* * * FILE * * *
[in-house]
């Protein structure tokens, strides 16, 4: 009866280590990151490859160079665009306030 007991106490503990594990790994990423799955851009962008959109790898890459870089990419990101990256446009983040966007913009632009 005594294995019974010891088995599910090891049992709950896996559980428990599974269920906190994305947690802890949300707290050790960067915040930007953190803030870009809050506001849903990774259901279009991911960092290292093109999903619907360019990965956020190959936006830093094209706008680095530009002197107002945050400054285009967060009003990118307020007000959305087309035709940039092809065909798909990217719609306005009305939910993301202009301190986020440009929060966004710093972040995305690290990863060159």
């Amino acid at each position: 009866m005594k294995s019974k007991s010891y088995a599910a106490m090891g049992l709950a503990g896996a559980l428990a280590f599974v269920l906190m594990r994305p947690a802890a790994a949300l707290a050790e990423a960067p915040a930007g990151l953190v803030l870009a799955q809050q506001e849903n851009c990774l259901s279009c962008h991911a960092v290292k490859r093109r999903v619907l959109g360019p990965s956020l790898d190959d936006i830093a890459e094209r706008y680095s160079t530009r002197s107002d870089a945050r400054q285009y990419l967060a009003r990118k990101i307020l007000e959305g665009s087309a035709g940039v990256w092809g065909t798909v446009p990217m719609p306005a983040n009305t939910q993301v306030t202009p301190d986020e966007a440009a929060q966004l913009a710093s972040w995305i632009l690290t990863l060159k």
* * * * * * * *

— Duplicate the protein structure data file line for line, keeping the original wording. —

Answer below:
[in-house]
């Protein structure tokens, strides 16, 4: 009866280590990151490859160079665009306030 007991106490503990594990790994990423799955851009962008959109790898890459870089990419990101990256446009983040966007913009632009 005594294995019974010891088995599910090891049992709950896996559980428990599974269920906190994305947690802890949300707290050790960067915040930007953190803030870009809050506001849903990774259901279009991911960092290292093109999903619907360019990965956020190959936006830093094209706008680095530009002197107002945050400054285009967060009003990118307020007000959305087309035709940039092809065909798909990217719609306005009305939910993301202009301190986020440009929060966004710093972040995305690290990863060159």
């Amino acid at each position: 009866m005594k294995s019974k007991s010891y088995a599910a106490m090891g049992l709950a503990g896996a559980l428990a280590f599974v269920l906190m594990r994305p947690a802890a790994a949300l707290a050790e990423a960067p915040a930007g990151l953190v803030l870009a799955q809050q506001e849903n851009c990774l259901s279009c962008h991911a960092v290292k490859r093109r999903v619907l959109g360019p990965s956020l790898d190959d936006i830093a890459e094209r706008y680095s160079t530009r002197s107002d870089a945050r400054q285009y990419l967060a009003r990118k990101i307020l007000e959305g665009s087309a035709g940039v990256w092809g065909t798909v446009p990217m719609p306005a983040n009305t939910q993301v306030t202009p301190d986020e966007a440009a929060q966004l913009a710093s972040w995305i632009l690290t990863l060159k």